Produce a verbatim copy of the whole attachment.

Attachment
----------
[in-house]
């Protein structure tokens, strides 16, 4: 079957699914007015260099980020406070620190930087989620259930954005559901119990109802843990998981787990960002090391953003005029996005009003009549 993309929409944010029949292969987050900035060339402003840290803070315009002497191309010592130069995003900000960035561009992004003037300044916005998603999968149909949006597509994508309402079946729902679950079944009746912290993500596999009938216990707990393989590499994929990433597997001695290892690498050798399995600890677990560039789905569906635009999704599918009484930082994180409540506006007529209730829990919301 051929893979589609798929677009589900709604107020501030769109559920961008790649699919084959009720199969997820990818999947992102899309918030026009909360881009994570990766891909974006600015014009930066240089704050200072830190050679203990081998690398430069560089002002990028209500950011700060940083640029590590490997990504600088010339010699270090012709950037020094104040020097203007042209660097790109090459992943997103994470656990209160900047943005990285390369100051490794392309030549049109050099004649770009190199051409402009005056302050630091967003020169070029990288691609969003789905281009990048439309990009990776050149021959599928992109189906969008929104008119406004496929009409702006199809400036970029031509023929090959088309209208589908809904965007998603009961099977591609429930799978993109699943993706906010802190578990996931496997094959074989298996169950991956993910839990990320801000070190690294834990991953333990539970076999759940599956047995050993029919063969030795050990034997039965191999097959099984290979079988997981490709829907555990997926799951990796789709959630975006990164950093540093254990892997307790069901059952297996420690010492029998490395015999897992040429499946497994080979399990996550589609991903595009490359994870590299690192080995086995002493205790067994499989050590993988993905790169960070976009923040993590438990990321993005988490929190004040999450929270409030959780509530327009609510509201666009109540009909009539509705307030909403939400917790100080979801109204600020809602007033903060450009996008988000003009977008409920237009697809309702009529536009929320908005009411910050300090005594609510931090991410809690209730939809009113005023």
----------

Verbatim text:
[in-house]
């Protein structure tokens, strides 16, 4: 079957699914007015260099980020406070620190930087989620259930954005559901119990109802843990998981787990960002090391953003005029996005009003009549 993309929409944010029949292969987050900035060339402003840290803070315009002497191309010592130069995003900000960035561009992004003037300044916005998603999968149909949006597509994508309402079946729902679950079944009746912290993500596999009938216990707990393989590499994929990433597997001695290892690498050798399995600890677990560039789905569906635009999704599918009484930082994180409540506006007529209730829990919301 051929893979589609798929677009589900709604107020501030769109559920961008790649699919084959009720199969997820990818999947992102899309918030026009909360881009994570990766891909974006600015014009930066240089704050200072830190050679203990081998690398430069560089002002990028209500950011700060940083640029590590490997990504600088010339010699270090012709950037020094104040020097203007042209660097790109090459992943997103994470656990209160900047943005990285390369100051490794392309030549049109050099004649770009190199051409402009005056302050630091967003020169070029990288691609969003789905281009990048439309990009990776050149021959599928992109189906969008929104008119406004496929009409702006199809400036970029031509023929090959088309209208589908809904965007998603009961099977591609429930799978993109699943993706906010802190578990996931496997094959074989298996169950991956993910839990990320801000070190690294834990991953333990539970076999759940599956047995050993029919063969030795050990034997039965191999097959099984290979079988997981490709829907555990997926799951990796789709959630975006990164950093540093254990892997307790069901059952297996420690010492029998490395015999897992040429499946497994080979399990996550589609991903595009490359994870590299690192080995086995002493205790067994499989050590993988993905790169960070976009923040993590438990990321993005988490929190004040999450929270409030959780509530327009609510509201666009109540009909009539509705307030909403939400917790100080979801109204600020809602007033903060450009996008988000003009977008409920237009697809309702009529536009929320908005009411910050300090005594609510931090991410809690209730939809009113005023």